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Watch an acclaimed director use an iPhone 15 Pro to make a movie

Shot on iPhone 15 Pro | Midnight | Apple

As part of its long-running Shot on iPhone series, Apple recently handed acclaimed Japanese director Takashi Miike (Audition, 13 Assassins, The Happiness of the Katakuris) an iPhone 15 Pro to shoot a short film.

The 19-minute movie (top), called Midnight, brings to life a manga by legendary artist Osamu Tezuka in which a mysterious taxi driver helps out a young woman being pursued by assassins.

As intended, the action-packed flick showcases many of the iPhone 15 Pro’s capabilities when it comes to capturing an array of movie-style shots, and it has to be said, the results are stunning. Low light shots look great, as do the colors, tracking sequences, and slow-motion. Interestingly, the iPhone 15 Pro’s LiDAR feature was also deployed for some of the visual effects that appear in the movie.

But it’s worth noting that Midnight is not the result of Miike simply showing up with an iPhone 15 Pro in hand and a shot list scrawled on the back of a beer mat. As “the making of” video (below) shows, the pricey-looking production had the backing of a highly trained movie crew equipped with cranes, trolleys, and dollies, along with a post-production team comprising expert editors and special-effects wizards skilled at sprucing things up.

Shot on iPhone 15 Pro | The Making of Midnight | Apple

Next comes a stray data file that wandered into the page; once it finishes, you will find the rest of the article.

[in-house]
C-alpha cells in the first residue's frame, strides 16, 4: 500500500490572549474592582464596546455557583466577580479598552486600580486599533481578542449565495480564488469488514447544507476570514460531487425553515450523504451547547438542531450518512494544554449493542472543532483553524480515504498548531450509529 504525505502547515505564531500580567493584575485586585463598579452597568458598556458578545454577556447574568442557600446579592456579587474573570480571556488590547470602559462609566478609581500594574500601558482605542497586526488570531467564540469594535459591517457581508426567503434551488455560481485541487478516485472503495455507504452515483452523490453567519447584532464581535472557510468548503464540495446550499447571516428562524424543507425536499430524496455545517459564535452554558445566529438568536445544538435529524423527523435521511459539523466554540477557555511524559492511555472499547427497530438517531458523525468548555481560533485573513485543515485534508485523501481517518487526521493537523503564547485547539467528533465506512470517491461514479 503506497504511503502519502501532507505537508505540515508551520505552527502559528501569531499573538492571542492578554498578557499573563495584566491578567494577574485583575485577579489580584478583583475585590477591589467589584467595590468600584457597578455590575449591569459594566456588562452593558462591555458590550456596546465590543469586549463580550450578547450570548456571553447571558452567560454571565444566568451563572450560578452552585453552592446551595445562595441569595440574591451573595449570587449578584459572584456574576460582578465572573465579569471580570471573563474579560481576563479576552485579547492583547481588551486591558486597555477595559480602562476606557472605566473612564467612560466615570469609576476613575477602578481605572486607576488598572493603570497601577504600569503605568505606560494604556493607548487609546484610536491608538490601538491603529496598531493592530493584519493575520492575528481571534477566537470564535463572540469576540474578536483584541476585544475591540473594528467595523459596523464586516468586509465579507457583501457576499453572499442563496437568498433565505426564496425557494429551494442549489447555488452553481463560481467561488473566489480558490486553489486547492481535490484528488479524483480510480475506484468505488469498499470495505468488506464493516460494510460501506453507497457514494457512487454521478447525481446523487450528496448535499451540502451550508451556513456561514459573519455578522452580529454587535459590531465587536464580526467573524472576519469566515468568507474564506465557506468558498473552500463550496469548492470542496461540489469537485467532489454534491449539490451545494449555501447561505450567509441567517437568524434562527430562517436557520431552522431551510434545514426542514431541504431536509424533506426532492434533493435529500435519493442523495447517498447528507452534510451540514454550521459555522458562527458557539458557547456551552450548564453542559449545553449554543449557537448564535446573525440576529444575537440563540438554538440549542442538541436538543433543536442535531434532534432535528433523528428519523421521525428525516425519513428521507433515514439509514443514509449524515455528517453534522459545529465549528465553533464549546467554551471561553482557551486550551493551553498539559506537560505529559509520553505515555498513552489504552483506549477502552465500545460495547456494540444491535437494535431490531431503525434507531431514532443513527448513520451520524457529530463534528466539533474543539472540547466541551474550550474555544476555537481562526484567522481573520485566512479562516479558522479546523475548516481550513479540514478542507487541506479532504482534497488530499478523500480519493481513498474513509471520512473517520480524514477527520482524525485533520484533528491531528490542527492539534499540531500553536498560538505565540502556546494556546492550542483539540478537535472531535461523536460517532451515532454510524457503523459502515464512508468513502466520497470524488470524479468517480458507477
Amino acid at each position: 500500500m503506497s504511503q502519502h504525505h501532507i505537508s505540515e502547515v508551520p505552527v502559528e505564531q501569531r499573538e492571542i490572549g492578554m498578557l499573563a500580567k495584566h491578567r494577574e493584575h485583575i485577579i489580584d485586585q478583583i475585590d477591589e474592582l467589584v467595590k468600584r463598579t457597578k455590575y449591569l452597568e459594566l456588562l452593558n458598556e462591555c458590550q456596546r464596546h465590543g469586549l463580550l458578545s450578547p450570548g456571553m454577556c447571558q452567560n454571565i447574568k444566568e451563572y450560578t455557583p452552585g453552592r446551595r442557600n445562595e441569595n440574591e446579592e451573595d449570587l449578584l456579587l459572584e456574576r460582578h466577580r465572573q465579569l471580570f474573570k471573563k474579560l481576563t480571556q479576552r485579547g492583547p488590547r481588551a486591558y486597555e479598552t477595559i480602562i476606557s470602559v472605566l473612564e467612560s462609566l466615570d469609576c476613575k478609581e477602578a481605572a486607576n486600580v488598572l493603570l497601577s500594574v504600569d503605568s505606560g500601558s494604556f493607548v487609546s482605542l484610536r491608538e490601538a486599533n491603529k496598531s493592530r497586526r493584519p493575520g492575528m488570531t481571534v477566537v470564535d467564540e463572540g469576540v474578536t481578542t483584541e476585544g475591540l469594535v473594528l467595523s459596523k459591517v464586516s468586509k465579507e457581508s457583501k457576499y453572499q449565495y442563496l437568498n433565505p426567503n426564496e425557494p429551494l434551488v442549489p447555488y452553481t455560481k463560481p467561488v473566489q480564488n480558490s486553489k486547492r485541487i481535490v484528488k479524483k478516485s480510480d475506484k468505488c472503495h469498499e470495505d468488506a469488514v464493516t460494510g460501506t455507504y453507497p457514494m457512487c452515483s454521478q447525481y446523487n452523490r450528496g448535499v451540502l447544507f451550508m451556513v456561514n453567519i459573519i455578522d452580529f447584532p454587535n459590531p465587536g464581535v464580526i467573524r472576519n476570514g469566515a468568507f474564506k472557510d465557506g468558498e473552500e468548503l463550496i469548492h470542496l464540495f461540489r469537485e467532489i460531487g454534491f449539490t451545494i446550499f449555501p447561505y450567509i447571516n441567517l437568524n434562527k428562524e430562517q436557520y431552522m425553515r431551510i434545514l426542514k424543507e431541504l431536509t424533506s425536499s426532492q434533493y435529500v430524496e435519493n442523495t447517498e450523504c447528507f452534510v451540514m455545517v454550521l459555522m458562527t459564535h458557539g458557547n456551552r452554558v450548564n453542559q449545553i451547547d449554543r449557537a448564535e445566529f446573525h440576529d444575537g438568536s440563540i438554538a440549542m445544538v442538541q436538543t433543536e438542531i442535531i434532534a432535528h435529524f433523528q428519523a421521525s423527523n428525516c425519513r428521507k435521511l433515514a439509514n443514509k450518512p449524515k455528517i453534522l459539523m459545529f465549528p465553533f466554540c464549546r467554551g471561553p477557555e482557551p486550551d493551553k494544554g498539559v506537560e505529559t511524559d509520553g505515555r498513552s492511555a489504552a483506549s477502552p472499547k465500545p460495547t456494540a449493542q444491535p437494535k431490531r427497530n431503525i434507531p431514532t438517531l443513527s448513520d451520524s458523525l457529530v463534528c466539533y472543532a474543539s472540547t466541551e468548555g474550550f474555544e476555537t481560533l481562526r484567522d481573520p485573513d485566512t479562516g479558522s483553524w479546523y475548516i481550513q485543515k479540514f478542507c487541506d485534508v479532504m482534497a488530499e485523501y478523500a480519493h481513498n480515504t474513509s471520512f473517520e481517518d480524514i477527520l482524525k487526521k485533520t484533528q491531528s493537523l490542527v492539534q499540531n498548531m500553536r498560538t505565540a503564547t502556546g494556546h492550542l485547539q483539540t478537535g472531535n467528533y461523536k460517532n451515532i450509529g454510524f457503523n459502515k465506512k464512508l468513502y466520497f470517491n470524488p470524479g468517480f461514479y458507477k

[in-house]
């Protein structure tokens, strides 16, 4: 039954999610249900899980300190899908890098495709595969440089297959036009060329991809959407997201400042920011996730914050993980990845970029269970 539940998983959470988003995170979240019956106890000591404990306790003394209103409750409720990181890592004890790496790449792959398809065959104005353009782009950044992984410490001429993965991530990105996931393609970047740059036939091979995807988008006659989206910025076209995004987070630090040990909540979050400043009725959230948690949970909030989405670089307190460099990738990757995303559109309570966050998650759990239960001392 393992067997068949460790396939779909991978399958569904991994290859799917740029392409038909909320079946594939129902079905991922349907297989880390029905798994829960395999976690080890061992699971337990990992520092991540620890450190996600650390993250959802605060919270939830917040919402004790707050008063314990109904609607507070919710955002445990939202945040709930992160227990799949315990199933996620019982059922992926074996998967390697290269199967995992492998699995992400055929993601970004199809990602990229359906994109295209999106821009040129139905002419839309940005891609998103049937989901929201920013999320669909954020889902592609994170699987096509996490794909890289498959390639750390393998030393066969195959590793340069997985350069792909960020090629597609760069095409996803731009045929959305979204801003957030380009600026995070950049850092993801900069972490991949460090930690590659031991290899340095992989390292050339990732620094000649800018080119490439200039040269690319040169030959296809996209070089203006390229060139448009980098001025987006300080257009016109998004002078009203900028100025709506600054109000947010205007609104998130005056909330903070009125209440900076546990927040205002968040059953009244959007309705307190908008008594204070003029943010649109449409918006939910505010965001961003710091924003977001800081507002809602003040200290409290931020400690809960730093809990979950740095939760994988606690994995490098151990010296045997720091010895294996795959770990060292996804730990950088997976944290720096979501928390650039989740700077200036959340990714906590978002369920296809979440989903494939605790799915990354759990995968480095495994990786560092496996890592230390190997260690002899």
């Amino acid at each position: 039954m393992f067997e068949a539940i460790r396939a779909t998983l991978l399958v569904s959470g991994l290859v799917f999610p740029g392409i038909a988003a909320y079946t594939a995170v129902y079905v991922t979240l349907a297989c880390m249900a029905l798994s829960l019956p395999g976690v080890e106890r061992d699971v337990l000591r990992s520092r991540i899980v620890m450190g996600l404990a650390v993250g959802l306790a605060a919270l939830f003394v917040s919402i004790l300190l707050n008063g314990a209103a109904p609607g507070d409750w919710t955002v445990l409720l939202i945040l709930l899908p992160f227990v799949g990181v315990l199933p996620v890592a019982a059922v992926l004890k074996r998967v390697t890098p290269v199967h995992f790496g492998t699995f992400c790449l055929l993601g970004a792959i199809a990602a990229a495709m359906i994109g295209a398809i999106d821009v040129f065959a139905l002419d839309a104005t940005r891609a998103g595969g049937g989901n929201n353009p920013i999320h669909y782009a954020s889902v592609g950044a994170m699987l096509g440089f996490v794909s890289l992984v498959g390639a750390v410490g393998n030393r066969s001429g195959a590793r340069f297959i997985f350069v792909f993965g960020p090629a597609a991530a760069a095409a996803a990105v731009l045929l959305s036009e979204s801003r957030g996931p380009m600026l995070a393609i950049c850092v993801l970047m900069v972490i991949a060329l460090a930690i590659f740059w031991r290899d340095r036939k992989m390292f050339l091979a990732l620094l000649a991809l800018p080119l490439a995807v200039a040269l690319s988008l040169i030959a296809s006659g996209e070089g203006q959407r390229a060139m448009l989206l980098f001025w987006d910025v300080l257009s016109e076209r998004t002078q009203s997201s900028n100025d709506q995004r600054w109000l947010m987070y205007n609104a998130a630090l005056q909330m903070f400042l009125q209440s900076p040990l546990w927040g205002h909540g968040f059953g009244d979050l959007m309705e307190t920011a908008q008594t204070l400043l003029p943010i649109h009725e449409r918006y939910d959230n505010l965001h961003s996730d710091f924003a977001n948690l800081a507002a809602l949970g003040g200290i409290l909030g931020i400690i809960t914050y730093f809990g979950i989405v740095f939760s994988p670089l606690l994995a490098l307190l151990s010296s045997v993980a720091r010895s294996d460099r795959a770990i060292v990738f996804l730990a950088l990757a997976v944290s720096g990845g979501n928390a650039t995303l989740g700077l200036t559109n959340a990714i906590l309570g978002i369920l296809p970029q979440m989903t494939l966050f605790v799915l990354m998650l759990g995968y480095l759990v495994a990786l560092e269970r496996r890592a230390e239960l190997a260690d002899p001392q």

“As we were shooting, I naturally began to challenge myself to think about how we could make a work unique to iPhone, beyond the usual approach to a film,” Miike said in a statement shared by The Hollywood Reporter. “I truly felt that the iPhone has the power to do things that a conventional movie camera can’t.”

The director praised the iPhone’s Action Mode, which enabled him to “accurately capture the facial expressions of subjects in a scene in a dynamic way, while reflecting their emotions and thoughts,” and said he was impressed by how you could adjust the focus after shooting.

Miike added: “I hope that game-changing features like this, that are impossible with regular photography equipment, will be added more and more, and that it will break the conventional thinking of filmmakers.”

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Courtesy by: Digital Trends

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